It’s got moxie, that’s for sure. Because even after 20 years of handing out awards for music of black origin, and taking flak left, right and centre for it, the MOBO Awards are still with us. The MOBOs shouldn’t, and never will, be all things to all people. But, even as it unites its award-winners in celebration, it continues to divide its audience.
In the last couple months, the annual string of overblown award shows has bestowed us with news stories about conflict, heroism and confirmation that it’s hilarious to see celebrities falling over. By contrast, the BAFTA Video Games Awards are rarely the stuff of TMZ-fuelled tabloid controversy. For starters, it still isn’t broadcast on national television (this year it was streamed via Twitch.tv), and most of the non-gaming presenters are probably minor celebrities even for the show’s UK-based watchers.
But that doesn’t stop the Games Awards being a repeatedly positive example of celebrating these digital creators, storytellers and engineers; many of whom demonstrate, as they accept their awards, a humility and altruism that the recipients at more established, celebrity-orientated award shows frequently lack.
“Oh, Madonna. Did you learn NOTHING from the heroes who fell before you?” asked a quizzical tweet, attached with an image of The Incredibles’s eccentric fashion designer Edna Mode. Those who watched the 2015 Brit Awards live on ITV last night saw it – and then saw it again moments later on Twitter. Madonna, in an austere black suit, a long cloak draped behind her, yanked from her feet midway through her assent to the main stage.
The Twitter crowd had been restless for entirety of the show, but, thanks to the ill-fated timing of a backup dancer, the bait had been thrown and video snippets of Madonna’s tumble – quickly coined ‘#capegate’ – started circulating. The 56-year-old entertainer recovered quickly, carrying on as if it had been little more than a graze. But it was too late. The music had already been forgotten.
If it was any other awards ceremony, commercial success would be applauded. But it’s the Mercury Prize, so, naturally, it’s another reason for the pundits to get their soapbox on.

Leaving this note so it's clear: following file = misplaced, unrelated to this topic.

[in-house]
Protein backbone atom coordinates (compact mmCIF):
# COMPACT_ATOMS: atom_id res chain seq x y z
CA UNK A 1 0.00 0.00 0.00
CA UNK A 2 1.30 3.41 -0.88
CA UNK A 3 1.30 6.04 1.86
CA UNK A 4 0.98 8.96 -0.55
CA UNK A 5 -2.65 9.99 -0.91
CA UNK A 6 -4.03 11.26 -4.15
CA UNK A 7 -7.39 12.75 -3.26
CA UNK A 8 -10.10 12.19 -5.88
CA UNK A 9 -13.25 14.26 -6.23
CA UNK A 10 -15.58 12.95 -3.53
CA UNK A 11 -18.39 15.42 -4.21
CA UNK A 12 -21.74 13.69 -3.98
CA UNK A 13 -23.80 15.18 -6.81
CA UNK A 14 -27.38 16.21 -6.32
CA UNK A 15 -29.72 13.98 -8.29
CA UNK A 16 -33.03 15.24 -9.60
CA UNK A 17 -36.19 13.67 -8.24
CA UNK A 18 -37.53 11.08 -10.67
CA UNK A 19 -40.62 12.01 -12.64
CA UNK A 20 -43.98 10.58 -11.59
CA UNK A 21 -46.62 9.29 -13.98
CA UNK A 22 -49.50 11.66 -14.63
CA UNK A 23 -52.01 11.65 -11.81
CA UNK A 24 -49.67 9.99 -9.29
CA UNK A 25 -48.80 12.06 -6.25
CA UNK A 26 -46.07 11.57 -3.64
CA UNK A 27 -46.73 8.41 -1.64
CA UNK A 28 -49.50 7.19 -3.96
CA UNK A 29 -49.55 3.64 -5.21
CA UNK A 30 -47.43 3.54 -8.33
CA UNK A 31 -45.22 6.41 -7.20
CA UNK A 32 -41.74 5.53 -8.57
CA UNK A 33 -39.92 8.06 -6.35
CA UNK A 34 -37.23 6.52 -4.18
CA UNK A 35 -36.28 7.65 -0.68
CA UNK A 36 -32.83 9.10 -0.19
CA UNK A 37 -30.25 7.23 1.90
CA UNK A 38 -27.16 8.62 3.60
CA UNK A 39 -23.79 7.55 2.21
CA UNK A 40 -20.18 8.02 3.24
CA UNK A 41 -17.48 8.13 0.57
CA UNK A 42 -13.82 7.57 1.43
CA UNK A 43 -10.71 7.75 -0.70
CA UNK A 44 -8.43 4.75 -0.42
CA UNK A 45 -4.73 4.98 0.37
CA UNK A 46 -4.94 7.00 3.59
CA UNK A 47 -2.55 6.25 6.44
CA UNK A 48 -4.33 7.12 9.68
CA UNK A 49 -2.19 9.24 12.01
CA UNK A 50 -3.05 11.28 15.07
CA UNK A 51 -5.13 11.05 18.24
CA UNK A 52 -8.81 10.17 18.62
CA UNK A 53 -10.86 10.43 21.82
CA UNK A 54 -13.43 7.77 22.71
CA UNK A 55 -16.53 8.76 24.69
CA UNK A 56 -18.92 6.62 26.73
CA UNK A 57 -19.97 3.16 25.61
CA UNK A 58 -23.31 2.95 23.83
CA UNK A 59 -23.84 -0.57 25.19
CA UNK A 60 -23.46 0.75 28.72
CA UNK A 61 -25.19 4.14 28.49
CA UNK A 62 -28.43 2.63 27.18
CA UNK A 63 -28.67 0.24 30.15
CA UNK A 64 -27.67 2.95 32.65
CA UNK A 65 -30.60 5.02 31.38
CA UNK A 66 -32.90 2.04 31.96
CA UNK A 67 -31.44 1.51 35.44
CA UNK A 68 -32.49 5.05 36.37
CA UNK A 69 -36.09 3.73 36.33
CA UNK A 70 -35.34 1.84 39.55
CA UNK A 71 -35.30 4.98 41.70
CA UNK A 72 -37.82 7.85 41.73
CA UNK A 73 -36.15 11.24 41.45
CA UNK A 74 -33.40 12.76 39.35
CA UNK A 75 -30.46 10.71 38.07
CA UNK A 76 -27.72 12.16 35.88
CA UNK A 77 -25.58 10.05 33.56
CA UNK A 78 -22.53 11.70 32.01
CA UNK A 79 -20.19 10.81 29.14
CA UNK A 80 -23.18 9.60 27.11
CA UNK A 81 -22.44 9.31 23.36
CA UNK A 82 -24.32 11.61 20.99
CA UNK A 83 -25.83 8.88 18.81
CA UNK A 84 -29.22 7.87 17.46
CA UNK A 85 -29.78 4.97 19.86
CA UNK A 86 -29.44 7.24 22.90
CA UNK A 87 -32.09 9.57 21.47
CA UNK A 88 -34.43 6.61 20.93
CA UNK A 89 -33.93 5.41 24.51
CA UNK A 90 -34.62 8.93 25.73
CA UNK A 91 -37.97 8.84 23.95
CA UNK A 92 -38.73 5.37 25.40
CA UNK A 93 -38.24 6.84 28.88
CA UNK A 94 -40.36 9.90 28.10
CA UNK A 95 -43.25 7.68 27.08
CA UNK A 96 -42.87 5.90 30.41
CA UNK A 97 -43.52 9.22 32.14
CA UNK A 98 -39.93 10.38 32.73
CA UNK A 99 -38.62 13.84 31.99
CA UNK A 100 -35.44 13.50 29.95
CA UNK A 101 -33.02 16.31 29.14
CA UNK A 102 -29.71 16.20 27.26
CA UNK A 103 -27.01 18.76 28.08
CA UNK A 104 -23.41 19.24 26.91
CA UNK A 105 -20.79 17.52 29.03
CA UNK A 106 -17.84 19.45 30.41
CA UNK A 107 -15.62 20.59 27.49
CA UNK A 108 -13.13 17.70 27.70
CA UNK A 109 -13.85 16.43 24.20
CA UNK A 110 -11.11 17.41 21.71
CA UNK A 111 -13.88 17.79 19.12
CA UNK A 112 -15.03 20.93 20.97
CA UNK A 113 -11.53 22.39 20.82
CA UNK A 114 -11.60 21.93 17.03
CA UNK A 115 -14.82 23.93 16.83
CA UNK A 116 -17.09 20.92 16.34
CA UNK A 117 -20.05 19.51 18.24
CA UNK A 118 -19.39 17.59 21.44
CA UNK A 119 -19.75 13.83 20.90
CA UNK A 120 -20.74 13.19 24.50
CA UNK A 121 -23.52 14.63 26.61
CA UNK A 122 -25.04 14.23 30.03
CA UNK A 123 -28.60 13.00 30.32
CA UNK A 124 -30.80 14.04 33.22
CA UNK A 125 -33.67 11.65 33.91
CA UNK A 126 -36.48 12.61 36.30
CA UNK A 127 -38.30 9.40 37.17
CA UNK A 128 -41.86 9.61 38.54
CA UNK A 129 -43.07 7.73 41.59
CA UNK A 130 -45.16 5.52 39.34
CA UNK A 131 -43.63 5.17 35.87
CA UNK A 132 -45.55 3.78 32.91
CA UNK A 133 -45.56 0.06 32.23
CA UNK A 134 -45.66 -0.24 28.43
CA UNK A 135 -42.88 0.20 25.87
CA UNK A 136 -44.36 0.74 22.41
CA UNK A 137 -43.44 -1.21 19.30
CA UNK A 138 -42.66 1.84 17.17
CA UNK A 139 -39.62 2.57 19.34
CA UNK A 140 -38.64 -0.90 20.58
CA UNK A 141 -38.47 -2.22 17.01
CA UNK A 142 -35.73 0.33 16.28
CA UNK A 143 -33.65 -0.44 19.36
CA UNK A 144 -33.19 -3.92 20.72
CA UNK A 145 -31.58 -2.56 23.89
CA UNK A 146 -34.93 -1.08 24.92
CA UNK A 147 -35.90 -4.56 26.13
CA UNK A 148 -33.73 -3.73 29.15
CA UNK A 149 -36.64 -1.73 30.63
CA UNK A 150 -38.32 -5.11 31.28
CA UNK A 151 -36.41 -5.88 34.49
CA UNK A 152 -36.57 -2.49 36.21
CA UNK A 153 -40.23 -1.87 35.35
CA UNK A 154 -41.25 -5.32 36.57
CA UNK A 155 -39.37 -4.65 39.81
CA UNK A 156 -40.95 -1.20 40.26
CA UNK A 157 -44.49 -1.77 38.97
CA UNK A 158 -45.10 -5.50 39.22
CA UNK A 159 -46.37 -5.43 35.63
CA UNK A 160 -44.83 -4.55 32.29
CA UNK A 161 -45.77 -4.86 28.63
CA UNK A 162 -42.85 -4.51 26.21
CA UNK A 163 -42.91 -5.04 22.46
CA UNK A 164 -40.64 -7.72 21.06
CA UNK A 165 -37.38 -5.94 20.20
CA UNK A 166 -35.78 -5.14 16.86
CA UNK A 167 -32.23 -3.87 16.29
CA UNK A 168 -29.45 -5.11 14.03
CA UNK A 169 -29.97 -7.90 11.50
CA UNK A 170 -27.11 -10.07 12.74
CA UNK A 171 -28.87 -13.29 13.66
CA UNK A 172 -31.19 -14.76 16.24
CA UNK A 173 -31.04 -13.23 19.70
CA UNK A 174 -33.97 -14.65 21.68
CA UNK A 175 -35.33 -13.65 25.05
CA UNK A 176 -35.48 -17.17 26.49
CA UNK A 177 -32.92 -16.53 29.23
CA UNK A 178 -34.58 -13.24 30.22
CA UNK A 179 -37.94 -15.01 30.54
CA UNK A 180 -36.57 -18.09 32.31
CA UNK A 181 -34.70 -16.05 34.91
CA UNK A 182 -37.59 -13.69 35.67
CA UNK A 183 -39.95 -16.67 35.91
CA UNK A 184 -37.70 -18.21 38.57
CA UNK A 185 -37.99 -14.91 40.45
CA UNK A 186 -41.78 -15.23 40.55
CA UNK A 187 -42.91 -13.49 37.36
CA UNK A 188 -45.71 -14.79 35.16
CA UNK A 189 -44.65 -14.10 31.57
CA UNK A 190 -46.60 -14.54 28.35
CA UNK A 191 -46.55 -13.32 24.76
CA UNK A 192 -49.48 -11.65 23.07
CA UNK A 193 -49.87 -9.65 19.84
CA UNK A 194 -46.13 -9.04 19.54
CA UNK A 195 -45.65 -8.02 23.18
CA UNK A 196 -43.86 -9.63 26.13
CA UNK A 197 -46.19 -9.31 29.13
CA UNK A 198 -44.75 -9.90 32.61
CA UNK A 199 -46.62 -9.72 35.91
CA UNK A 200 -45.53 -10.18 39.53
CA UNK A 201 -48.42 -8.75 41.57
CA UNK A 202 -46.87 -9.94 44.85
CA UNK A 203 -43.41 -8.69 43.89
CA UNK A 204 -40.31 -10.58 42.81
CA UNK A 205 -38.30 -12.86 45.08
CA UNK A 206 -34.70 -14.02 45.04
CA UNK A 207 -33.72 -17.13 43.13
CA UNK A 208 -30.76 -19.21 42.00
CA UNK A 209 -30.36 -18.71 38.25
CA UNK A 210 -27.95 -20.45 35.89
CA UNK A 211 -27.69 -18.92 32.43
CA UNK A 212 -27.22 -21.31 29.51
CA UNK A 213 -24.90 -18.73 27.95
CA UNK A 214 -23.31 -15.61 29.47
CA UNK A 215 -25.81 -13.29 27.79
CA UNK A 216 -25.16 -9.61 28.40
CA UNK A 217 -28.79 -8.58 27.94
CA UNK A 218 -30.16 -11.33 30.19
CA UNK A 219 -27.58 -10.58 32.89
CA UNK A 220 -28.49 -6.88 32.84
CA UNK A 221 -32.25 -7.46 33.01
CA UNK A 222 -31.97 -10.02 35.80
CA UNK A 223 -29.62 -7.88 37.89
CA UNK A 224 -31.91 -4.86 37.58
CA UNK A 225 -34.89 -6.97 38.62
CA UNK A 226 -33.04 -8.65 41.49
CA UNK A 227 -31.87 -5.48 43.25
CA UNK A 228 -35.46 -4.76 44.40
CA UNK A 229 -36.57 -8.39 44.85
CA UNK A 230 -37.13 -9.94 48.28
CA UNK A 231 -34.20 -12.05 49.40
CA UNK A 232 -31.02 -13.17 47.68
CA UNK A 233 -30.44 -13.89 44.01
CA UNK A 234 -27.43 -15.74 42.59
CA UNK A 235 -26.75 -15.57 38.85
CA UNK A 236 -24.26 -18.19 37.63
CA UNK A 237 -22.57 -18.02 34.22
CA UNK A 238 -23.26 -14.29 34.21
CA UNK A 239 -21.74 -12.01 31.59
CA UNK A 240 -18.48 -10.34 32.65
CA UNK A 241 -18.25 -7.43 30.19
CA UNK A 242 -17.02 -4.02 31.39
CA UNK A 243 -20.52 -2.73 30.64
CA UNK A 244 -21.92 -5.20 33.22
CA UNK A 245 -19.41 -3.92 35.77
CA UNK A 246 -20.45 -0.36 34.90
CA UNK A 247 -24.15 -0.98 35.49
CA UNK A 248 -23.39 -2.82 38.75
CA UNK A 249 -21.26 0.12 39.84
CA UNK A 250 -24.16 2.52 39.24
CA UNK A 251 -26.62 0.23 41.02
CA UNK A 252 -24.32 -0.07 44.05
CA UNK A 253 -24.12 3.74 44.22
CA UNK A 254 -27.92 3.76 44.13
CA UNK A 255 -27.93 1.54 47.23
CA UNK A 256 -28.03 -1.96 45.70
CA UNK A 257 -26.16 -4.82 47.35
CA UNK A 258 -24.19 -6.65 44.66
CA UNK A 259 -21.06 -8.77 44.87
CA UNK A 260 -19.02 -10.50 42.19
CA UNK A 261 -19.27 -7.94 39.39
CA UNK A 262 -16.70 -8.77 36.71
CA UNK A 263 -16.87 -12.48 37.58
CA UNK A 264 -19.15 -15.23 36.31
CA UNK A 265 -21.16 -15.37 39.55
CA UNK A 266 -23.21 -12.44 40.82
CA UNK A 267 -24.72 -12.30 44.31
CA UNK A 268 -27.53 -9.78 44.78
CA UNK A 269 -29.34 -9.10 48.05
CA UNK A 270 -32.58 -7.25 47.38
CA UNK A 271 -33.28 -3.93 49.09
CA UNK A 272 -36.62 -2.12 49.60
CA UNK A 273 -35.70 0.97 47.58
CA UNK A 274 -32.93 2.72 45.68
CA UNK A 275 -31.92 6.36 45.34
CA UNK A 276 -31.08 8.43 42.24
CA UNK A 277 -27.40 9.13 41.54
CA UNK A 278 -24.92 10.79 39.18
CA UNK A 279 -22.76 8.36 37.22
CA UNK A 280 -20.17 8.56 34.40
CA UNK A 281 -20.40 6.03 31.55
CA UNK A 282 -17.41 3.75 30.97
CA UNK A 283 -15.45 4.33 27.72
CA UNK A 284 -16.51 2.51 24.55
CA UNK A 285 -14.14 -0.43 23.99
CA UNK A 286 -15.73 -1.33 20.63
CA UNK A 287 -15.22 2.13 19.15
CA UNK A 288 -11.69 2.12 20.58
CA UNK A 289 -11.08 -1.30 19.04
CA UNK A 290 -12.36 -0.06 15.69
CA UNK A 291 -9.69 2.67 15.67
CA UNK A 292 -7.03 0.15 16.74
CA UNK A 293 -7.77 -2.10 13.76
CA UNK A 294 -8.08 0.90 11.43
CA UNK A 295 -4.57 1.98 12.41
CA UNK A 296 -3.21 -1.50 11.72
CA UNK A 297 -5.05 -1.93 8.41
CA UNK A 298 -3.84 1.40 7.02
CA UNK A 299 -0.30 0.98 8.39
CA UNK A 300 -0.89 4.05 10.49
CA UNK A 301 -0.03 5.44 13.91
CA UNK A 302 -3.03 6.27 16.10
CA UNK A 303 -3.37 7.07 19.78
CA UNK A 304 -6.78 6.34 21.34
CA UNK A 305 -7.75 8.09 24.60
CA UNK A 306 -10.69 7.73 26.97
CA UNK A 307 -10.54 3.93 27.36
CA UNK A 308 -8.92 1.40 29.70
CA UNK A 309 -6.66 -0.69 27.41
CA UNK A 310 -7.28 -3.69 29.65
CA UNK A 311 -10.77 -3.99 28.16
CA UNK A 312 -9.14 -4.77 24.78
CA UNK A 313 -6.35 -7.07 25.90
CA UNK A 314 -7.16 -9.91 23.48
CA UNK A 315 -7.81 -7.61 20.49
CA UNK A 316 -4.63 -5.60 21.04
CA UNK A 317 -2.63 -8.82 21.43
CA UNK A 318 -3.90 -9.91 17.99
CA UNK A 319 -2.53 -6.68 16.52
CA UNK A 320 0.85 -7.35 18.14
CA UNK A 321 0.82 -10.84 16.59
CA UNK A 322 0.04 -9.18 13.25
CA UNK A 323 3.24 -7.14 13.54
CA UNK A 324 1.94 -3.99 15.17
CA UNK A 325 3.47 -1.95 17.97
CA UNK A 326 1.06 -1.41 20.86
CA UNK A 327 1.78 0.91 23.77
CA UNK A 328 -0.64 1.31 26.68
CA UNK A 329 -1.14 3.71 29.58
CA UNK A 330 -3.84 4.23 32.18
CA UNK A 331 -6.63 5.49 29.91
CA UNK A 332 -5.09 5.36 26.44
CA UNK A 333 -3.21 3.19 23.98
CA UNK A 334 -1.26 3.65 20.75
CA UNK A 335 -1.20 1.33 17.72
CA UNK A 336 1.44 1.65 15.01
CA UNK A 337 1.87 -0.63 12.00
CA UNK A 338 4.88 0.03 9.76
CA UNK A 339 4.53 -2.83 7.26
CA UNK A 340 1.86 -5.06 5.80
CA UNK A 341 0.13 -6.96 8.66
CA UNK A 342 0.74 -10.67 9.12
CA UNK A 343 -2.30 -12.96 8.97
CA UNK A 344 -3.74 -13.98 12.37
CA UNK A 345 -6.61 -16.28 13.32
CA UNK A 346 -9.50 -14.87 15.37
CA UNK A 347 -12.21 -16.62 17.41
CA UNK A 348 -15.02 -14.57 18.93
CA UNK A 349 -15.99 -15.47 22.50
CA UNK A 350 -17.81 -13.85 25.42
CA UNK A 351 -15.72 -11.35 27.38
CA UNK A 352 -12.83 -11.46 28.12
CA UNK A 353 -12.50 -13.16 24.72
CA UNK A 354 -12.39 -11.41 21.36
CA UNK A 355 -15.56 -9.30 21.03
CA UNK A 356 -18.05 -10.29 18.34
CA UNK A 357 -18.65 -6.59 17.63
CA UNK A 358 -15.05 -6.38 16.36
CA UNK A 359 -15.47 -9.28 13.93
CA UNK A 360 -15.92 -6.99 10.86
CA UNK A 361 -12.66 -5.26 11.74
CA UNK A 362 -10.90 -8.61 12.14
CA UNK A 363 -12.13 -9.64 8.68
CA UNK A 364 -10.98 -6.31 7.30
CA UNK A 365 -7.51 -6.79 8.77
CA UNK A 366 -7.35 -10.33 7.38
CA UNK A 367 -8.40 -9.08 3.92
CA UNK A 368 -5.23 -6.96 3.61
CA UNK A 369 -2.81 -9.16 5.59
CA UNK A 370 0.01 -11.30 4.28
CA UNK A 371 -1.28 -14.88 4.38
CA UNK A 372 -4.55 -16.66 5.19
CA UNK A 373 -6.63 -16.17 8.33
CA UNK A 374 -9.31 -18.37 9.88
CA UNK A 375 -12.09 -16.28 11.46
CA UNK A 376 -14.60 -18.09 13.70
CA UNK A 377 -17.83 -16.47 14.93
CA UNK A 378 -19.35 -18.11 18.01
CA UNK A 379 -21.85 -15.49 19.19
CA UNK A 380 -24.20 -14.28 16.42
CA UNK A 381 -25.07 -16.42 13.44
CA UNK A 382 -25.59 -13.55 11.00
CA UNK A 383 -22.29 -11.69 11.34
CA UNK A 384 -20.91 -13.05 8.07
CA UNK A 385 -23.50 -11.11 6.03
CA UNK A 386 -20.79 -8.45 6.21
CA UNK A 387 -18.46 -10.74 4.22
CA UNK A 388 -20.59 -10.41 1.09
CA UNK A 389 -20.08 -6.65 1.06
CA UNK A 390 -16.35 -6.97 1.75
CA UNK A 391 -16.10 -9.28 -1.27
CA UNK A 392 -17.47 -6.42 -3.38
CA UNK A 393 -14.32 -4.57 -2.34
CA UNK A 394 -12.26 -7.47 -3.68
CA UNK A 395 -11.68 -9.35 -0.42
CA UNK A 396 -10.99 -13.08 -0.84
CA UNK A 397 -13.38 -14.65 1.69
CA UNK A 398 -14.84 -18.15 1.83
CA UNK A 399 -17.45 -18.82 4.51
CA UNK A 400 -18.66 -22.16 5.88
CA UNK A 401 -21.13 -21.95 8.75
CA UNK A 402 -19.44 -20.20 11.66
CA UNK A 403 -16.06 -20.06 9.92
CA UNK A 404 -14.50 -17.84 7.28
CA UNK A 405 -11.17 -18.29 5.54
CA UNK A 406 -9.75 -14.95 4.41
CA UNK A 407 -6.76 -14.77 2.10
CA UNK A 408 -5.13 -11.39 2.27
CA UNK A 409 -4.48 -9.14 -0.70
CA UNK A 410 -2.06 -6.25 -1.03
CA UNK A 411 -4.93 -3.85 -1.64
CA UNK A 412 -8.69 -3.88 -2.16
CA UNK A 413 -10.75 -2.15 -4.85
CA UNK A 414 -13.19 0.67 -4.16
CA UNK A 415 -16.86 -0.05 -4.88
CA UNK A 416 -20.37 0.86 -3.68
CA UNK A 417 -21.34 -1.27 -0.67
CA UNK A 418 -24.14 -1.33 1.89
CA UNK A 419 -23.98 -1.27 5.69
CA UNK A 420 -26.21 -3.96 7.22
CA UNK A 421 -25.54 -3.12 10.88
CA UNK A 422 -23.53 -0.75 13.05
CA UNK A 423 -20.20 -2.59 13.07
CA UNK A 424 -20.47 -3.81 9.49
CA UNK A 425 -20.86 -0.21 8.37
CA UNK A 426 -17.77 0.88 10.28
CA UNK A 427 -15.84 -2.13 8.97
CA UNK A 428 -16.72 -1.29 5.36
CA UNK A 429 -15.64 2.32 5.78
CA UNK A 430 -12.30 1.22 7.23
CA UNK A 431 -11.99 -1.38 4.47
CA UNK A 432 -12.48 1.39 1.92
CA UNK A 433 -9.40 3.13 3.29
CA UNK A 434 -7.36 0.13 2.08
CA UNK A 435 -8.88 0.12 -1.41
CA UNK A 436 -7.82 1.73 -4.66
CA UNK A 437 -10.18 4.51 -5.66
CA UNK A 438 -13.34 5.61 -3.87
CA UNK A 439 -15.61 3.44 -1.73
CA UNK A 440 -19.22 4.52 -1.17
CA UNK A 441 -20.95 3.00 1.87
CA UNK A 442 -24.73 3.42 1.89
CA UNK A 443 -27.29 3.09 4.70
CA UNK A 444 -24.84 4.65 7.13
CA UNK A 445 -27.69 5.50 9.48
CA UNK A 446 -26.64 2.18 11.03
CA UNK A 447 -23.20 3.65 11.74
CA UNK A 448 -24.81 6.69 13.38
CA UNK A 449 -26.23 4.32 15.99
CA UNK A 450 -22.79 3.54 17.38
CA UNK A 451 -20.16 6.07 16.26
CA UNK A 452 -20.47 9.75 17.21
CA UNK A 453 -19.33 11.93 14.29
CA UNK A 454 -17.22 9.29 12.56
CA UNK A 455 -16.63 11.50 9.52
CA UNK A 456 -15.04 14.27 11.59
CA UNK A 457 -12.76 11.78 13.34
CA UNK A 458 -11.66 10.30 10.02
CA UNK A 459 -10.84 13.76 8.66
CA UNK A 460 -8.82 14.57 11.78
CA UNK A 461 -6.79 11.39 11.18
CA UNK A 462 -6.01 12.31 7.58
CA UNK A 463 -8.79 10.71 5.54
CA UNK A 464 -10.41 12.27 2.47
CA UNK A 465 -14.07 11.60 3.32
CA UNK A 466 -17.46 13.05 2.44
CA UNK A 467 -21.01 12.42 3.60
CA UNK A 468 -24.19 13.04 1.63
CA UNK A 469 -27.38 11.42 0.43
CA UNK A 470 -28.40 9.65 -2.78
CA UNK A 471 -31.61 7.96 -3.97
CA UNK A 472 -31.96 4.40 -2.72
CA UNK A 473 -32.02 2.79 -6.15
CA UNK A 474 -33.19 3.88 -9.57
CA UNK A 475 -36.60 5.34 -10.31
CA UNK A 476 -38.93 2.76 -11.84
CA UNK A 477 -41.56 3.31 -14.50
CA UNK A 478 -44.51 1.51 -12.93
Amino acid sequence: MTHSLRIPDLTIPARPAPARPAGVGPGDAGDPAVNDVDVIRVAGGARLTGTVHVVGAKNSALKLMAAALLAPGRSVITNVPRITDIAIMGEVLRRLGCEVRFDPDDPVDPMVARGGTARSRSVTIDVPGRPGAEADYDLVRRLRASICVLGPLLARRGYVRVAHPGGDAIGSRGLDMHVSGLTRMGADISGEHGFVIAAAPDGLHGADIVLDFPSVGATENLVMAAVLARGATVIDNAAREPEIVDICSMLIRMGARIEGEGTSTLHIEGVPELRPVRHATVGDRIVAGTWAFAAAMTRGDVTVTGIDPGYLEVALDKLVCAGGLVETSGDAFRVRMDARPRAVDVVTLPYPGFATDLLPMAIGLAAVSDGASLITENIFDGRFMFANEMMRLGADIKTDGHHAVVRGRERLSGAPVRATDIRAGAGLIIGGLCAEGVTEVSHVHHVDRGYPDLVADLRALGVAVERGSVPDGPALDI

There are no obligatory ‘token’ albums from folk and jazz acts this year. And no indie starlet, sneaking in at the last minute to become the bookies’ favourite – as The xx and Alt-J have done in the past.
Yesterday was the closing date for entries to the Guardian Student Media Awards 2010. Established in 1999, after splitting from the NUS Awards, the GSMAs are the UK’s most prodigious student media shindig.
They are the Oscars of student journalism. Nominees enjoy a lavish evening full of food, wine and minor celebrities, and the opportunity to meet some of the most well known faces in Britain’s media industry today. As for the winners, they are guaranteed to have job offers filling their inbox at an alarming rate the second their name is announced, and the after party…
OK, that’s a far cry from what it’s actually like – accept for the buffet and minor celebrities. In the past, Platform has won two GSMAs (though, nominated at least three times by my count). However, coming from a former polytechnic with one of the best journalism and media track records in the country, it’s surprising that we haven’t been nominated more often. This has partly been down to restraints, for instance, Platform’s editor was a sabbatical position in the past so we weren’t eligible.
But this year we’ve never been in a better position to enter. The magazine has become more professional, our online presence has expanded to Olympian heights and, unlike some of our predecessors, we’ve managed to submit all our applications and samples on time.
There are far fewer categories and, worse still, no cash prizes this year, but we’re all still hoping we can make it through. To get the website or magazine nominated would be an incredible achievement. And, just like our friends at Fly FM, it would be great to travel down to the awards night as a proud Trent posse. Competition is tight however, especially from the Redbricks and publications that have won in the past, like Gair Rhydd and York Vision, plus our Nottingham rivals Impact.
I’ve put myself forward for Writer of the Year and Digital Journalist of the Year. Now all I can do is wait for the nominees to be announced in September later this year. Onward and upward, then.
Yesterday evening the annual Nottingham Trent Students Union Awards took place. This year the awards were expanded to include categories from the entire range of Union activities and services.
Having just started work with Trent Media this year I was nominated for two awards – Trent Media Best Newcomer Award and Platform Volunteer of the Year – for my vigorous editorial work with Platform magazine and the Platform gaming blog.
It was an honour to win both of the awards I was nominated for this year. I look forward to continuing my work with Platform.
- Trent Media Best Newcomer Award
- Platform Volunteer of the Year